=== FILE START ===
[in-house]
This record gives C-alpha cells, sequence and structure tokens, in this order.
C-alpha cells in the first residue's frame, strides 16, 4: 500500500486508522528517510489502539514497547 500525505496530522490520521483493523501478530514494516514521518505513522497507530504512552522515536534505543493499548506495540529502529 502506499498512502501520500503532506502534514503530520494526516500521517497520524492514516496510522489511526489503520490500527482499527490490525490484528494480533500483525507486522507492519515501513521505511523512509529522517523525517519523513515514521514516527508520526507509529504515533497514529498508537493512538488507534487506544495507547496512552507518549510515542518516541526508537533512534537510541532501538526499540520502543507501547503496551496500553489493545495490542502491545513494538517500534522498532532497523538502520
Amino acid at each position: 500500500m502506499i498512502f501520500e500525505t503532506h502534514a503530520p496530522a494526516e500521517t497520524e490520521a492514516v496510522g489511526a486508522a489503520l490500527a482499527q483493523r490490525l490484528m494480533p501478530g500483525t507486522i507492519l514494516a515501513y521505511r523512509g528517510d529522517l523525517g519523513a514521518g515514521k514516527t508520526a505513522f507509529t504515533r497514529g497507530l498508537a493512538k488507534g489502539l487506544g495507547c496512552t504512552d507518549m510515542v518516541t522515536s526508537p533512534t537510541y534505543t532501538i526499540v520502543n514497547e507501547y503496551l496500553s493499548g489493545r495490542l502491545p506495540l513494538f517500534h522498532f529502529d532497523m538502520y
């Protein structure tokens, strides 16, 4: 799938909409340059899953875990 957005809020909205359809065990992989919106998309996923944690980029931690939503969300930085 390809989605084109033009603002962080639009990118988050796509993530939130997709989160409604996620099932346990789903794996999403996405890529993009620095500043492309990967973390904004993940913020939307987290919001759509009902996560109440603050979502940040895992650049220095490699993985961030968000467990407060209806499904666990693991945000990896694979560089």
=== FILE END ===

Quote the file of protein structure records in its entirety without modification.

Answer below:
[in-house]
This record gives C-alpha cells, sequence and structure tokens, in this order.
C-alpha cells in the first residue's frame, strides 16, 4: 500500500486508522528517510489502539514497547 500525505496530522490520521483493523501478530514494516514521518505513522497507530504512552522515536534505543493499548506495540529502529 502506499498512502501520500503532506502534514503530520494526516500521517497520524492514516496510522489511526489503520490500527482499527490490525490484528494480533500483525507486522507492519515501513521505511523512509529522517523525517519523513515514521514516527508520526507509529504515533497514529498508537493512538488507534487506544495507547496512552507518549510515542518516541526508537533512534537510541532501538526499540520502543507501547503496551496500553489493545495490542502491545513494538517500534522498532532497523538502520
Amino acid at each position: 500500500m502506499i498512502f501520500e500525505t503532506h502534514a503530520p496530522a494526516e500521517t497520524e490520521a492514516v496510522g489511526a486508522a489503520l490500527a482499527q483493523r490490525l490484528m494480533p501478530g500483525t507486522i507492519l514494516a515501513y521505511r523512509g528517510d529522517l523525517g519523513a514521518g515514521k514516527t508520526a505513522f507509529t504515533r497514529g497507530l498508537a493512538k488507534g489502539l487506544g495507547c496512552t504512552d507518549m510515542v518516541t522515536s526508537p533512534t537510541y534505543t532501538i526499540v520502543n514497547e507501547y503496551l496500553s493499548g489493545r495490542l502491545p506495540l513494538f517500534h522498532f529502529d532497523m538502520y
């Protein structure tokens, strides 16, 4: 799938909409340059899953875990 957005809020909205359809065990992989919106998309996923944690980029931690939503969300930085 390809989605084109033009603002962080639009990118988050796509993530939130997709989160409604996620099932346990789903794996999403996405890529993009620095500043492309990967973390904004993940913020939307987290919001759509009902996560109440603050979502940040895992650049220095490699993985961030968000467990407060209806499904666990693991945000990896694979560089």